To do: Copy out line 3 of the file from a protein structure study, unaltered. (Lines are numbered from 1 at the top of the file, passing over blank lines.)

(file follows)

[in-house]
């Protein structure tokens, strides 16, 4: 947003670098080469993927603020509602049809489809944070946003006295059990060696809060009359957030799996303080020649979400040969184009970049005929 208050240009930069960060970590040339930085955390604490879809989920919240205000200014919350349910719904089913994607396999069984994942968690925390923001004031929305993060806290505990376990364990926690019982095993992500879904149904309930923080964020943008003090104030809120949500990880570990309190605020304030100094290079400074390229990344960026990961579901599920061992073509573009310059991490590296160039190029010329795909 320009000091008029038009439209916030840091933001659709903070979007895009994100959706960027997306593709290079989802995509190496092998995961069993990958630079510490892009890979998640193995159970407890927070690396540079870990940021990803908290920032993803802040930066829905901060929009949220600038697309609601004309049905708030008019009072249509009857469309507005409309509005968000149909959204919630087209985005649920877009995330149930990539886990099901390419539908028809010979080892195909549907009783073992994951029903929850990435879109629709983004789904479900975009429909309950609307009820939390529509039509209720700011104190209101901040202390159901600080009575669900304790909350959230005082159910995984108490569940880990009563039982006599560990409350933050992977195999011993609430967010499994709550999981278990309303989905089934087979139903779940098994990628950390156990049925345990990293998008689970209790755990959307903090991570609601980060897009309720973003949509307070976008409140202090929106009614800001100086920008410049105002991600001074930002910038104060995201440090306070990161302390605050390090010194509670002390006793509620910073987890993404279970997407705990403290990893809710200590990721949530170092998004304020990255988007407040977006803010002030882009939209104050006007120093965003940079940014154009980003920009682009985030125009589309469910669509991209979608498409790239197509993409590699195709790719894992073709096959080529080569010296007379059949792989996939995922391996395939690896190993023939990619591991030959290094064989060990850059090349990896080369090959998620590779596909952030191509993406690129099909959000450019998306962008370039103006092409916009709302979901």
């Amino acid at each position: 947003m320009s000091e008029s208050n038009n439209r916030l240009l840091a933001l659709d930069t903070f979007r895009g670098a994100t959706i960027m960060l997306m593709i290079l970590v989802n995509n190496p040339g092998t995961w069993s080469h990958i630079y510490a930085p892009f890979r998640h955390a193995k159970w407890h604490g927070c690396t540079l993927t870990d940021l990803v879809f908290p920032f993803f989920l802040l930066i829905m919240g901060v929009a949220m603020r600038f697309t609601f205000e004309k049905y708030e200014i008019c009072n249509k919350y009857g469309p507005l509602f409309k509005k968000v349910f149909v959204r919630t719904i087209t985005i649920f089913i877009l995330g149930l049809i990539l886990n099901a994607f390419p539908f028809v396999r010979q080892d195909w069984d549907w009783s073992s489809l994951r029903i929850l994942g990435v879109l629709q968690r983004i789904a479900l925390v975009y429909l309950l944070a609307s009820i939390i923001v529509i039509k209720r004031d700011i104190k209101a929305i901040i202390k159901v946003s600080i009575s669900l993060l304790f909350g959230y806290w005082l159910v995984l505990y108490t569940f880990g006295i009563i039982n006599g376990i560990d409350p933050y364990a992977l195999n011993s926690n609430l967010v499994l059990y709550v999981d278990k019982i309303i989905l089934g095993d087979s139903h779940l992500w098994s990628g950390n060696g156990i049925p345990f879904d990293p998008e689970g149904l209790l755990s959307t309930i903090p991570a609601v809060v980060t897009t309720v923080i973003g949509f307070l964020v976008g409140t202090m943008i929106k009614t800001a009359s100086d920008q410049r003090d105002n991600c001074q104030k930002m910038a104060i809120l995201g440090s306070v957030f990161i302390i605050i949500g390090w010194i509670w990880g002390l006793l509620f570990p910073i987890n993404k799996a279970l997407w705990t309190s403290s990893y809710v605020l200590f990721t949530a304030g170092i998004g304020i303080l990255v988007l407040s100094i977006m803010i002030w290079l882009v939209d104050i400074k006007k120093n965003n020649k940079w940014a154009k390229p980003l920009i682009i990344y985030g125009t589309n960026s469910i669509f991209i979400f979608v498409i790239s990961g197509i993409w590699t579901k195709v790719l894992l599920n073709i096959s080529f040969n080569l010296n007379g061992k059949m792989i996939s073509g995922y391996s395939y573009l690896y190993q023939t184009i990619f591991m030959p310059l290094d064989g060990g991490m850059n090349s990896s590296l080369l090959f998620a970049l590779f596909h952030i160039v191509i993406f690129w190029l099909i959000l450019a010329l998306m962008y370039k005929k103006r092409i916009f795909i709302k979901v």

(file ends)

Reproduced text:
């Amino acid at each position: 947003m320009s000091e008029s208050n038009n439209r916030l240009l840091a933001l659709d930069t903070f979007r895009g670098a994100t959706i960027m960060l997306m593709i290079l970590v989802n995509n190496p040339g092998t995961w069993s080469h990958i630079y510490a930085p892009f890979r998640h955390a193995k159970w407890h604490g927070c690396t540079l993927t870990d940021l990803v879809f908290p920032f993803f989920l802040l930066i829905m919240g901060v929009a949220m603020r600038f697309t609601f205000e004309k049905y708030e200014i008019c009072n249509k919350y009857g469309p507005l509602f409309k509005k968000v349910f149909v959204r919630t719904i087209t985005i649920f089913i877009l995330g149930l049809i990539l886990n099901a994607f390419p539908f028809v396999r010979q080892d195909w069984d549907w009783s073992s489809l994951r029903i929850l994942g990435v879109l629709q968690r983004i789904a479900l925390v975009y429909l309950l944070a609307s009820i939390i923001v529509i039509k209720r004031d700011i104190k209101a929305i901040i202390k159901v946003s600080i009575s669900l993060l304790f909350g959230y806290w005082l159910v995984l505990y108490t569940f880990g006295i009563i039982n006599g376990i560990d409350p933050y364990a992977l195999n011993s926690n609430l967010v499994l059990y709550v999981d278990k019982i309303i989905l089934g095993d087979s139903h779940l992500w098994s990628g950390n060696g156990i049925p345990f879904d990293p998008e689970g149904l209790l755990s959307t309930i903090p991570a609601v809060v980060t897009t309720v923080i973003g949509f307070l964020v976008g409140t202090m943008i929106k009614t800001a009359s100086d920008q410049r003090d105002n991600c001074q104030k930002m910038a104060i809120l995201g440090s306070v957030f990161i302390i605050i949500g390090w010194i509670w990880g002390l006793l509620f570990p910073i987890n993404k799996a279970l997407w705990t309190s403290s990893y809710v605020l200590f990721t949530a304030g170092i998004g304020i303080l990255v988007l407040s100094i977006m803010i002030w290079l882009v939209d104050i400074k006007k120093n965003n020649k940079w940014a154009k390229p980003l920009i682009i990344y985030g125009t589309n960026s469910i669509f991209i979400f979608v498409i790239s990961g197509i993409w590699t579901k195709v790719l894992l599920n073709i096959s080529f040969n080569l010296n007379g061992k059949m792989i996939s073509g995922y391996s395939y573009l690896y190993q023939t184009i990619f591991m030959p310059l290094d064989g060990g991490m850059n090349s990896s590296l080369l090959f998620a970049l590779f596909h952030i160039v191509i993406f690129w190029l099909i959000l450019a010329l998306m962008y370039k005929k103006r092409i916009f795909i709302k979901v």